Exploring Behavioral Design Patterns: Strategy & Template Methods

In this blog, we explore behavioral design patterns, with an emphasis on Strategy & Template patterns. The blog highlights the significance of behavioral design patterns in crafting code that is flexible, maintainable & efficient.

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Exploring Behavioral Design Patterns: Strategy & Template Methods

In our last blog, we implemented and discussed creational design patterns. In this blog, we will be exploring behavioral design patterns.


Behavioral patterns are used in communication between entities to make communication easier and more flexible such as Iterator, Command, Observer, State, Strategy, Chain of Responsibility, Mediator, and Template Method.
Behavioral design patterns are a type of design pattern that focuses on the communication and interaction between objects in a system. These patterns provide a way to define the communication between objects in a way that makes the system more flexible, reusable, and maintainable. Among the most popular behavioral design patterns are:

We’ll dive into commonly used patterns which are Strategy and Template patterns 

Strategy Pattern

The Strategy pattern is a behavioral design pattern that defines a family of algorithms, objects them, and makes them interchangeable. This pattern enables the runtime selection of an algorithm based on the context or specific requirements.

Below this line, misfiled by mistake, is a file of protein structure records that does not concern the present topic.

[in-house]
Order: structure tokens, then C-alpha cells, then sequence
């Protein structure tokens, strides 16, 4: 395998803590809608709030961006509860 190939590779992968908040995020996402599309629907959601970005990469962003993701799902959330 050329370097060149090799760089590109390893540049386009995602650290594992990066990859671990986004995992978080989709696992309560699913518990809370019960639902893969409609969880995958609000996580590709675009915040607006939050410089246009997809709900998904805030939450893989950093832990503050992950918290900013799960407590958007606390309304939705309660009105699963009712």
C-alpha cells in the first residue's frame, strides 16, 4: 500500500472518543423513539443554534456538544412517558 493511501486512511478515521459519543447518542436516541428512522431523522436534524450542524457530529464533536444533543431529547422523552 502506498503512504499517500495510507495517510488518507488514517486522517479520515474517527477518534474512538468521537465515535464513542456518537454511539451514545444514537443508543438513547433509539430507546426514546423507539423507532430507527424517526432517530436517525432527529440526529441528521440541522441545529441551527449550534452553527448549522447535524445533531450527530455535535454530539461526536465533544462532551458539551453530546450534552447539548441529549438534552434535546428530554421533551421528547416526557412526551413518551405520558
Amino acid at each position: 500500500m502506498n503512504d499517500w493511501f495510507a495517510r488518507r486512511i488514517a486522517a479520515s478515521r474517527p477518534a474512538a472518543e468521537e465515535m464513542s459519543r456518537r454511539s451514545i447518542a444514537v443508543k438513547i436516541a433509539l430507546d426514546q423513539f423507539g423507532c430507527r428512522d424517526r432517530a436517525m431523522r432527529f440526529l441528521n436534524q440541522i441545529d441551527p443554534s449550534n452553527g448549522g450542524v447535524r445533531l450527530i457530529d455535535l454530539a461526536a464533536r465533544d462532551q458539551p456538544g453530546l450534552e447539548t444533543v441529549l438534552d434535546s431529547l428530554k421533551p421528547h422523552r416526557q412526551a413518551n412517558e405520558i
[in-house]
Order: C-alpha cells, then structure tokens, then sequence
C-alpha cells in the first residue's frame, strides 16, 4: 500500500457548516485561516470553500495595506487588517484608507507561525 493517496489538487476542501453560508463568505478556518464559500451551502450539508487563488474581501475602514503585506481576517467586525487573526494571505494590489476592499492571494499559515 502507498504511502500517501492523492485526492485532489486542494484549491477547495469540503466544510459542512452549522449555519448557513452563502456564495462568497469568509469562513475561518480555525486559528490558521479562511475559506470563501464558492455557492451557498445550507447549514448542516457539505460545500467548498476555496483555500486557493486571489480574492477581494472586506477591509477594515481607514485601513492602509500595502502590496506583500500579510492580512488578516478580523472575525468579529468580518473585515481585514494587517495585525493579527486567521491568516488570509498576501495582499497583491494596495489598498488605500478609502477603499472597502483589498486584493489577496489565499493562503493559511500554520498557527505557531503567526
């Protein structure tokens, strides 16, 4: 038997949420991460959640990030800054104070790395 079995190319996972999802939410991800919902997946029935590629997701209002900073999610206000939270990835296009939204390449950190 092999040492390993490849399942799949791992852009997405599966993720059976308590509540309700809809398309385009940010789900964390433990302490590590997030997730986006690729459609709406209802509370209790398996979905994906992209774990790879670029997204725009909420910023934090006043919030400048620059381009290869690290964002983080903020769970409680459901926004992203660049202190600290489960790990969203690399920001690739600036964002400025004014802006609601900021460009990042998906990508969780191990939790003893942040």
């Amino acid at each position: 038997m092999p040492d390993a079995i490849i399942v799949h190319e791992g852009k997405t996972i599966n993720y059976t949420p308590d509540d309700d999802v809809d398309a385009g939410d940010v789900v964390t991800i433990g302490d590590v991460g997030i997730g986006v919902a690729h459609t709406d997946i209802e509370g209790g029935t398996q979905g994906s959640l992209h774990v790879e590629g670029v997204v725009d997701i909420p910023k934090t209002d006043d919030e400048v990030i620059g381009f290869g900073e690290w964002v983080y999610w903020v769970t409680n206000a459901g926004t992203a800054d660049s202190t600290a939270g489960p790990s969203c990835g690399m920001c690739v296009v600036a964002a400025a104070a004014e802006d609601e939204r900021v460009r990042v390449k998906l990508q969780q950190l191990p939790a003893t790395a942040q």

The following are the key elements of the strategy pattern:

This is the class that requires the use of an algorithm. It keeps a reference to a Strategy object and communicates with it to carry out the algorithm.

Strategy: This is an interface or abstract class that defines a set of methods that are shared by all algorithms. These methods are used by the Context class to communicate with the chosen algorithm.

Concrete Strategies are classes that implement the Strategy interface and implement their algorithms.

Let’s implement this in Go. 

  • Let’s define a struct with sum and difference and WrapperStruct which holds the algorithm provided and the actual implementation of an algorithm

// sum and difference struct for algorithm implementation
type sum struct{}

type difference struct{}

// Wrapper struct with algorithm embedded in it
type WrapperStruct struct {
	algorithm IAlgorithm

// Implementation of algorithms
func (s sum) ExecuteAlgorithm(a, b int) int {
	return a + b
func (d difference) ExecuteAlgorithm(a, b int) int {
	return a - b

  • Interface with function which implements algorithm logic and implementation of an individual is provided above also the function for the embedding algo in wrapper struct.

// Interface with algorithm algorithm function
type IAlgorithm interface {
	ExecuteAlgorithm(a, b int) int

// method to embed algo with wrapper struct
func setAlgorithm(algo IAlgorithm) WrapperStruct {
	return WrapperStruct{algorithm: algo}

And finally, the main method to call the algorithm

func main() {
	s := sum{}
	fmt.Println(setAlgorithm(s).algorithm.ExecuteAlgorithm(10, 10))

	d := difference{}
	fmt.Println(setAlgorithm(d).algorithm.ExecuteAlgorithm(10, 10))

So, the output will be 20 and 0.

Template Pattern